What groups typically do for the parking situation is to bring two cars. One car will be parked at the ending trailhead, while the other will be left at the starting trailhead.
I hiked this route solo when riding cross country in 2022 so leaving an extra car, or in my case, motorcycle at the second trailhead wasn’t an option. I was able to get a hitchhike from a couple picking up their second car after about 30 minutes of waiting.
The distance between the trailheads isn’t impossible to hike, but the highway is there with almost no shoulder and would be a total blow after an exhausting trek.
What I would recommend is to try and find a group that is shuttling their cars when you arrive to the trailhead you’re starting with and try and leave your car at the other one and get a ride back with them. You could do this vice versa and show up to the other trailhead originally and wait for a ride. This will take the stress off trying to find a hitchhike at the end or otherwise be stranded.
Paint Pots Trailhead
I liked starting at this trailhead due to the fact that there is minimal elevation gain the first 9 miles to Helmet Falls. This means if you spend a first night in this section you won’t be carrying as much weight for the climbs ahead.
This trailhead is much bigger than Floe Lakes trailhead, typically people park a car at each trailhead but if that’s not how your group is doing it, then you should always be able to find a real parking spot at the Paint Pots trailhead.
This trailhead has campsites that are closer than the Floe Lake trailhead. If you are arriving in the late afternoon or evening I would recommend looking for a permit that includes one of the first campsites out of Paint Pots like the Helmet Ochre Junction campsite.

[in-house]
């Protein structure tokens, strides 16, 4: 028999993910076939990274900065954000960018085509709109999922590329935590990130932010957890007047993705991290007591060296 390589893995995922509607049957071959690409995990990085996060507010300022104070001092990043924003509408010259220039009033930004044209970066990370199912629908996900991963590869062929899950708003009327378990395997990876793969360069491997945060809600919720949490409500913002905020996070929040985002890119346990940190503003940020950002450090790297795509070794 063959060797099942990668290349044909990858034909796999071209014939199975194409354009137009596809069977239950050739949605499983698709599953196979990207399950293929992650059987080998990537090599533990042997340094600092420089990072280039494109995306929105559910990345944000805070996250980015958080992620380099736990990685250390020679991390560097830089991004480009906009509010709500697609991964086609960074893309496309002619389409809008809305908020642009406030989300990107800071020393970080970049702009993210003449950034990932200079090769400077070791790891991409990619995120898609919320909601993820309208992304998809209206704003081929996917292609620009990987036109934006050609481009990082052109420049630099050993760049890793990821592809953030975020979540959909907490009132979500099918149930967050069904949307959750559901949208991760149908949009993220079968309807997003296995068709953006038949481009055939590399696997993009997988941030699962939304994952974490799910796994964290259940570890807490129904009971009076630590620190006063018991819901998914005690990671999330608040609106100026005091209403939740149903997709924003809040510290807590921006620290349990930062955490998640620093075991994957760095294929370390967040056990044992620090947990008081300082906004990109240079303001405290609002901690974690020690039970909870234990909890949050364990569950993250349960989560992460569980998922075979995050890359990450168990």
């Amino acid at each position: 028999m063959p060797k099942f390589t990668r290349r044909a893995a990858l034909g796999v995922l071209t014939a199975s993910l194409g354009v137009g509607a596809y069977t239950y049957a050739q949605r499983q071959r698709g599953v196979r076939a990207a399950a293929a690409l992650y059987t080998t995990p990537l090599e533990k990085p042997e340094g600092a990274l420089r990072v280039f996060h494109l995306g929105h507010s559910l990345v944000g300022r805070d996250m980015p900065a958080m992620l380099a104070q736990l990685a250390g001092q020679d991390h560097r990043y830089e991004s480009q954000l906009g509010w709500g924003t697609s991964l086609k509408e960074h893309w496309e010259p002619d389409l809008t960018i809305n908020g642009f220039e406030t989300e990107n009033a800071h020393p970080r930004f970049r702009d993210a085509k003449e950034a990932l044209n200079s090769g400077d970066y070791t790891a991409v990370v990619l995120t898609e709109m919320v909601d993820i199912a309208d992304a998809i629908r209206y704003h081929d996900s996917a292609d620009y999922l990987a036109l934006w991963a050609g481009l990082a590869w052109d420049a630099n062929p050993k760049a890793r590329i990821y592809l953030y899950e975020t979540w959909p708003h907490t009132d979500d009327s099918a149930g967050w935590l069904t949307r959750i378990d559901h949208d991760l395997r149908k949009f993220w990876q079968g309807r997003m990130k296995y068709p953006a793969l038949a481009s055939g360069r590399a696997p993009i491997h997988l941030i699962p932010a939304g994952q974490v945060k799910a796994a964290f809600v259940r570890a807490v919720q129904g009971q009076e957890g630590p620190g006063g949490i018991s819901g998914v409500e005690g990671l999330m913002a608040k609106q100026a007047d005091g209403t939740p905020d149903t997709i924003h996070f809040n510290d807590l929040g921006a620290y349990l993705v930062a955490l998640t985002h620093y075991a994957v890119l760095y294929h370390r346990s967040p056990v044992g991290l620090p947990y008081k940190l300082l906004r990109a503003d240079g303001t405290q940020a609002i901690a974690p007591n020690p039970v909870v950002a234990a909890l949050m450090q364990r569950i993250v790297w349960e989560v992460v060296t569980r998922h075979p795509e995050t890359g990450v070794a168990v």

Floe Lake Trailhead
This Trailhead is best to start at in my opinion only if your first night will be spent at Floe Lake.
Plan on the trip from Floe Lake trailhead to Floe Lake being about 3 - 4 hours of hiking. It’s a serious uphill of about 2500’ and over 6 miles. It can get scorching hot hiking in the burn area so be prepared for a tough climb.
Numa Trailhead: An Alternative Option
This trailhead is listed as a day use area but I have talked to people that have used this as an access point to the Rockwall Trail. The trail is relatively flat until it intersects the Great Divide Trail at the Numa Creek Campground. This can be used then to complete the loop towards Helmet Falls or towards Floe Lake for those looking for a short trip.
The two largest and most popular campsites on the trail are Helmet Falls and Floe Lake. If you can get a Floe Lake site and have it work with your itinerary then definitely stay there.